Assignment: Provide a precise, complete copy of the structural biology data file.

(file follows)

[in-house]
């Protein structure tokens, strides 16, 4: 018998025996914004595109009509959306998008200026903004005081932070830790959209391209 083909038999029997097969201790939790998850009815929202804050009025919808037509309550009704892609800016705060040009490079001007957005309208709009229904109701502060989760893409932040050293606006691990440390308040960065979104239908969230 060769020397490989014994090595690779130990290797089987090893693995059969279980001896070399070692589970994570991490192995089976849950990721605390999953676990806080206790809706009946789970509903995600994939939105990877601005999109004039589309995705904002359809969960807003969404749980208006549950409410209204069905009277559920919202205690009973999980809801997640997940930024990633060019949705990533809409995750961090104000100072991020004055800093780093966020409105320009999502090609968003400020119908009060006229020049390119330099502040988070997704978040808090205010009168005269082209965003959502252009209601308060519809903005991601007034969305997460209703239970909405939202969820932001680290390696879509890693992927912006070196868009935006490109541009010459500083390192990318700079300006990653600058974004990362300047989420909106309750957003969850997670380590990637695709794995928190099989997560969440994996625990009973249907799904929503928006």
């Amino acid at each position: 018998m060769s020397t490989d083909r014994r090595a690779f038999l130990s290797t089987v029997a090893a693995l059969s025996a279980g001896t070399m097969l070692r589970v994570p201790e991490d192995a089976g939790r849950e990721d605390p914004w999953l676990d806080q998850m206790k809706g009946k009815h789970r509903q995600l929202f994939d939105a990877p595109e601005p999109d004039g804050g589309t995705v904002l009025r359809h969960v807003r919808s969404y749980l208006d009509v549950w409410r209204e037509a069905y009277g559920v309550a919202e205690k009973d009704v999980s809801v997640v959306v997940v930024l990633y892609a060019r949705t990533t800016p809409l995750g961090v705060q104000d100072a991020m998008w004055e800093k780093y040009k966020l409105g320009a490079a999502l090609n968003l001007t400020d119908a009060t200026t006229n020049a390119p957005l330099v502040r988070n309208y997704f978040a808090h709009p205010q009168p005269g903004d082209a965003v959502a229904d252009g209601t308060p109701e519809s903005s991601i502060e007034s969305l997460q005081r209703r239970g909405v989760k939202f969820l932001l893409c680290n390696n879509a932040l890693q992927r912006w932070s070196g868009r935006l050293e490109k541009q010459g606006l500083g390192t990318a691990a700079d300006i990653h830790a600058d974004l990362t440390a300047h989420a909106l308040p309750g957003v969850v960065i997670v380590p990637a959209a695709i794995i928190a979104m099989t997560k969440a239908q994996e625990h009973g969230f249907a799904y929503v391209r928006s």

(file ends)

[in-house]
């Protein structure tokens, strides 16, 4: 018998025996914004595109009509959306998008200026903004005081932070830790959209391209 083909038999029997097969201790939790998850009815929202804050009025919808037509309550009704892609800016705060040009490079001007957005309208709009229904109701502060989760893409932040050293606006691990440390308040960065979104239908969230 060769020397490989014994090595690779130990290797089987090893693995059969279980001896070399070692589970994570991490192995089976849950990721605390999953676990806080206790809706009946789970509903995600994939939105990877601005999109004039589309995705904002359809969960807003969404749980208006549950409410209204069905009277559920919202205690009973999980809801997640997940930024990633060019949705990533809409995750961090104000100072991020004055800093780093966020409105320009999502090609968003400020119908009060006229020049390119330099502040988070997704978040808090205010009168005269082209965003959502252009209601308060519809903005991601007034969305997460209703239970909405939202969820932001680290390696879509890693992927912006070196868009935006490109541009010459500083390192990318700079300006990653600058974004990362300047989420909106309750957003969850997670380590990637695709794995928190099989997560969440994996625990009973249907799904929503928006």
């Amino acid at each position: 018998m060769s020397t490989d083909r014994r090595a690779f038999l130990s290797t089987v029997a090893a693995l059969s025996a279980g001896t070399m097969l070692r589970v994570p201790e991490d192995a089976g939790r849950e990721d605390p914004w999953l676990d806080q998850m206790k809706g009946k009815h789970r509903q995600l929202f994939d939105a990877p595109e601005p999109d004039g804050g589309t995705v904002l009025r359809h969960v807003r919808s969404y749980l208006d009509v549950w409410r209204e037509a069905y009277g559920v309550a919202e205690k009973d009704v999980s809801v997640v959306v997940v930024l990633y892609a060019r949705t990533t800016p809409l995750g961090v705060q104000d100072a991020m998008w004055e800093k780093y040009k966020l409105g320009a490079a999502l090609n968003l001007t400020d119908a009060t200026t006229n020049a390119p957005l330099v502040r988070n309208y997704f978040a808090h709009p205010q009168p005269g903004d082209a965003v959502a229904d252009g209601t308060p109701e519809s903005s991601i502060e007034s969305l997460q005081r209703r239970g909405v989760k939202f969820l932001l893409c680290n390696n879509a932040l890693q992927r912006w932070s070196g868009r935006l050293e490109k541009q010459g606006l500083g390192t990318a691990a700079d300006i990653h830790a600058d974004l990362t440390a300047h989420a909106l308040p309750g957003v969850v960065i997670v380590p990637a959209a695709i794995i928190a979104m099989t997560k969440a239908q994996e625990h009973g969230f249907a799904y929503v391209r928006s």